It turns out that nearly half of Americans are now practicing a different faith from the one they were practicing as a child—a new phenomenon in the US—along with a growing trend of those who are "unaffiliated" with any particular denomination.

Looks like a promising sign that folks—at least in this corner of the world—are finally starting to think for themselves. To put an even more American spin on it, perhaps they're simply acting as informed consumers should, in the global marketplace of ideas. To this I say "jai guru deva om."

, , , , , ,

13 Responses to John Lennon & the establishmentarians.

  1. PaleoRocker March 18, 2008 at 15:49 #

    We can use a few more independent thinkers like JL these days.

    Didn't Lennon and the Beatles leave the Maharishi in India because he was practicing something other than meditation with one of their women?

  2. John O'Leary March 19, 2008 at 01:50 #

    That was John Lennon’s contention, though much ink has been spilled on both sides of that argument, including the theory that the 4 Lads were thrown out of Maharishi’s ashram because they were high on something other than their mantras. But I’ve been assured by someone who was there at the time that the Beatles were not asked to leave but decided to depart on their own. According to Lennon, when Maharishi asked him why he was leaving, Lennon said, “If you’re so f-cking cosmic, you know why.” So Lennon was a tad disillusioned with the old fella, rightly or wrongly, and captured his disgust in the lyrics, “You made a fool of everyone, Sexy Sadie, you’re the latest and the greatest of them all.” (By the way, that’s got to be among the 20 best put-down songs ever, along with Elvis Costello’s “Allison” and a dozen Dylan tunes.)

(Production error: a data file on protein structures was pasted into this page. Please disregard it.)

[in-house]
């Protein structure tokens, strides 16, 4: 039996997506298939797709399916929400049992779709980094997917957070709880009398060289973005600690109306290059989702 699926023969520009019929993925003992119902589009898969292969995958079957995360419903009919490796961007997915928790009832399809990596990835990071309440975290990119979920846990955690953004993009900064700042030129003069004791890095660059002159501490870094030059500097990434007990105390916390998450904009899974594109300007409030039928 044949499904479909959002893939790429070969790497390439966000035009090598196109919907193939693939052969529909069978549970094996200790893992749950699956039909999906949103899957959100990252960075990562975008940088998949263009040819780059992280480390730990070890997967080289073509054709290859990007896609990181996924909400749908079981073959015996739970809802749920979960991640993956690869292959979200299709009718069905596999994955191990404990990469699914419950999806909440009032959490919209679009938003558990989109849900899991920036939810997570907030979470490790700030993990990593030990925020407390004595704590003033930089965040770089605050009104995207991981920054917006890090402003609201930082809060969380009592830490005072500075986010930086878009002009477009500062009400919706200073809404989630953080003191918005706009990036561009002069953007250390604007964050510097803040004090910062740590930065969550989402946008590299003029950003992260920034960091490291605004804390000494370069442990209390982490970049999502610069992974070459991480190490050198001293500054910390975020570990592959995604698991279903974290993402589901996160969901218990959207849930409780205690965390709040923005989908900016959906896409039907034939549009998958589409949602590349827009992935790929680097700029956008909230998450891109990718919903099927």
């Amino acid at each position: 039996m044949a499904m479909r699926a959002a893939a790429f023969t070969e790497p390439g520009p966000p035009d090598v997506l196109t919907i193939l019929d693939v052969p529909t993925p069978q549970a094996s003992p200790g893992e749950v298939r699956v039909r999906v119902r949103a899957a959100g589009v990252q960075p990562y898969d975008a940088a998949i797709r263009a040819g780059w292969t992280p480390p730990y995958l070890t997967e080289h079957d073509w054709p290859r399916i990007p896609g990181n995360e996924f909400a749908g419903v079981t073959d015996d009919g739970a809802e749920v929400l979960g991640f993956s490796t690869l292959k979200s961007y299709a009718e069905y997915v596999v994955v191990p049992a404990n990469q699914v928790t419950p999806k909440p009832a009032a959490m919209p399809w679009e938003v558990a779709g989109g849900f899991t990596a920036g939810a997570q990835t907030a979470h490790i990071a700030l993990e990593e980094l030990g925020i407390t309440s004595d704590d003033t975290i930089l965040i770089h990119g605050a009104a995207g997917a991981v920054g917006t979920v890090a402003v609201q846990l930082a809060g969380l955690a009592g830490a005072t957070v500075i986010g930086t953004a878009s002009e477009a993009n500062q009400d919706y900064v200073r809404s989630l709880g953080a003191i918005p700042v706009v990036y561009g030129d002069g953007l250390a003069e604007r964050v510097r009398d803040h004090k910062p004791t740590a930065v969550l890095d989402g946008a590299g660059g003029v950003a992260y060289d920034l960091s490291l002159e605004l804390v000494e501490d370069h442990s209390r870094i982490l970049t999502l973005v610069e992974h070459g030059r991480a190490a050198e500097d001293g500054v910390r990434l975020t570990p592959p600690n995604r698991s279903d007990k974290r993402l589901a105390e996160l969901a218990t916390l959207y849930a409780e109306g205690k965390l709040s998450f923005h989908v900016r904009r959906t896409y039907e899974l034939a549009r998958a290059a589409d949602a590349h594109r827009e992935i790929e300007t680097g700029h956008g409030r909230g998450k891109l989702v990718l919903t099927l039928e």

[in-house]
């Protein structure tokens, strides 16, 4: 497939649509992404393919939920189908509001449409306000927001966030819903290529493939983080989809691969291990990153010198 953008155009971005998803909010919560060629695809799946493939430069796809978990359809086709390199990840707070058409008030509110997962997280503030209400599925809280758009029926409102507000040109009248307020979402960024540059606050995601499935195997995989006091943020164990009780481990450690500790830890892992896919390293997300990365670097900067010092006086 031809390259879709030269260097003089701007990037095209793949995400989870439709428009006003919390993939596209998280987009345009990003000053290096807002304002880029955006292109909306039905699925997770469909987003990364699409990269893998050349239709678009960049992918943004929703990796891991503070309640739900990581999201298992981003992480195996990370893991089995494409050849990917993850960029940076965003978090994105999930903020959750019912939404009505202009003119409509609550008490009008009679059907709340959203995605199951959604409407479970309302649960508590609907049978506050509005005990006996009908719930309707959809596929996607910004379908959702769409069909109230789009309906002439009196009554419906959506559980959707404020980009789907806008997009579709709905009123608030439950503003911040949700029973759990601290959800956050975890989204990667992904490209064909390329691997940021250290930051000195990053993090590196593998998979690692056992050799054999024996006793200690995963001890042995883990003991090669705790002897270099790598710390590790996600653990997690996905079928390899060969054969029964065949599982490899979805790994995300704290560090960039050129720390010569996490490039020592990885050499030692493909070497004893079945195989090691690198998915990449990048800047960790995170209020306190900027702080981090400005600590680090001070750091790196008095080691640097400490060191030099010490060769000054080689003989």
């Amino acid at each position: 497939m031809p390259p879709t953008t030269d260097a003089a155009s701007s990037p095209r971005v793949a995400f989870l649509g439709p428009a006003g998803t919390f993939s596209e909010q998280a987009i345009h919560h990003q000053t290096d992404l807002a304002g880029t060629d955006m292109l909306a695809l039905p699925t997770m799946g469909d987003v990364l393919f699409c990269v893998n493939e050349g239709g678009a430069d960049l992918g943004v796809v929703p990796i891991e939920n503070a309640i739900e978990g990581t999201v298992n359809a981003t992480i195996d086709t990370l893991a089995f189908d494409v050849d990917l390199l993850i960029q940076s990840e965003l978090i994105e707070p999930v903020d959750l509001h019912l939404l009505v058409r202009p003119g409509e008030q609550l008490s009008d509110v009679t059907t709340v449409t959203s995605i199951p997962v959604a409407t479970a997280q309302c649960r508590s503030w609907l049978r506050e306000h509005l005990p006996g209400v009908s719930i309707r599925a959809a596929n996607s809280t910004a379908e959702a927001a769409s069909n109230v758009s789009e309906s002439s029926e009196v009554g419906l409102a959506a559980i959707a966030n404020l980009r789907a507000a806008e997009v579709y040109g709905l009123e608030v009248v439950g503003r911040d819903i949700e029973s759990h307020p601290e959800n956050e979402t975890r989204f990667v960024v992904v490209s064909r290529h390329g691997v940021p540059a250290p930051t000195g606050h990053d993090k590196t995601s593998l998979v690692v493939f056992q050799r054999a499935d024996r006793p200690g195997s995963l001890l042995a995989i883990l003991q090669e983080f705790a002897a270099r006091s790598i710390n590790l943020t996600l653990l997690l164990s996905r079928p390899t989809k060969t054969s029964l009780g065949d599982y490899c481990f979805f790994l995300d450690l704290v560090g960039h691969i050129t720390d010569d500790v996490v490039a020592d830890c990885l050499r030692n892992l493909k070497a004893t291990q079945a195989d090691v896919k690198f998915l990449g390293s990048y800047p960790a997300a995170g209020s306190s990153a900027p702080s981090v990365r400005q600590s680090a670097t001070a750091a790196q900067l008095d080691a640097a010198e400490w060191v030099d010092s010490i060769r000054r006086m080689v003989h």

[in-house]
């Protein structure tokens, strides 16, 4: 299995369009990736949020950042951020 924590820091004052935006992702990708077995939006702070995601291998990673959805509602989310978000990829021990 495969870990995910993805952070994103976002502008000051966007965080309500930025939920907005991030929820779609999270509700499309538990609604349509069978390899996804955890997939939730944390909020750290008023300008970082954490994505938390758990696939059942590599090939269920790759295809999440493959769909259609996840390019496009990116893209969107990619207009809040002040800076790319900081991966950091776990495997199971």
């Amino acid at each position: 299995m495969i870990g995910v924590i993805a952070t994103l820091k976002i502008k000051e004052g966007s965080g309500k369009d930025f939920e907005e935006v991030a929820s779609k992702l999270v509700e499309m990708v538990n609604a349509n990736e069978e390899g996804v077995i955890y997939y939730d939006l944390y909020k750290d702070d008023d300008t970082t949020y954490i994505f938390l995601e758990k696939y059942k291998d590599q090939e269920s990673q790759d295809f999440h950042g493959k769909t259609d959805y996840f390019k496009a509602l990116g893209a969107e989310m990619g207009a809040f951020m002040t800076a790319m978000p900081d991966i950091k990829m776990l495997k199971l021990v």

But, to be fair, I think the late Maharishi should get his props as a terrific product designer and promoter. (Actually, I think he was a lot more than that, but we’ll stick with his secular gifts for now.) His “transcendental meditation”—a Hindu form of meditation he packaged and sold to the West, which spawned many similar Western approaches including “Centering Prayer”—has been the single best relaxation tool I’ve ever experienced. I never became involved with Maharishi’s organization—I tend to be skeptical of “enlightenment” claims—but for stress reduction I can swear to the effectiveness of the TM practice itself. It works far better than any pharmaceuticals, legal or illegal (from what I’ve read). I think it cost me 45 bills to learn the practice in 1968, and I still benefit from it every day. That’s pretty good price/performance.

  3. Judith Ellis March 20, 2008 at 21:33 #

    Hi John…let me begin by clearly asserting my belief in Christianity through a personal relationship with Jesus Christ. That said…I completely love your comments and understand well the reason so many Americans now seek various means to God. Christianity has so often exalted dogma above love, and legalism above faith, hope, and grace. God is love. This love is best expressed for me in the personage and radical beliefs and actions of Jesus Christ.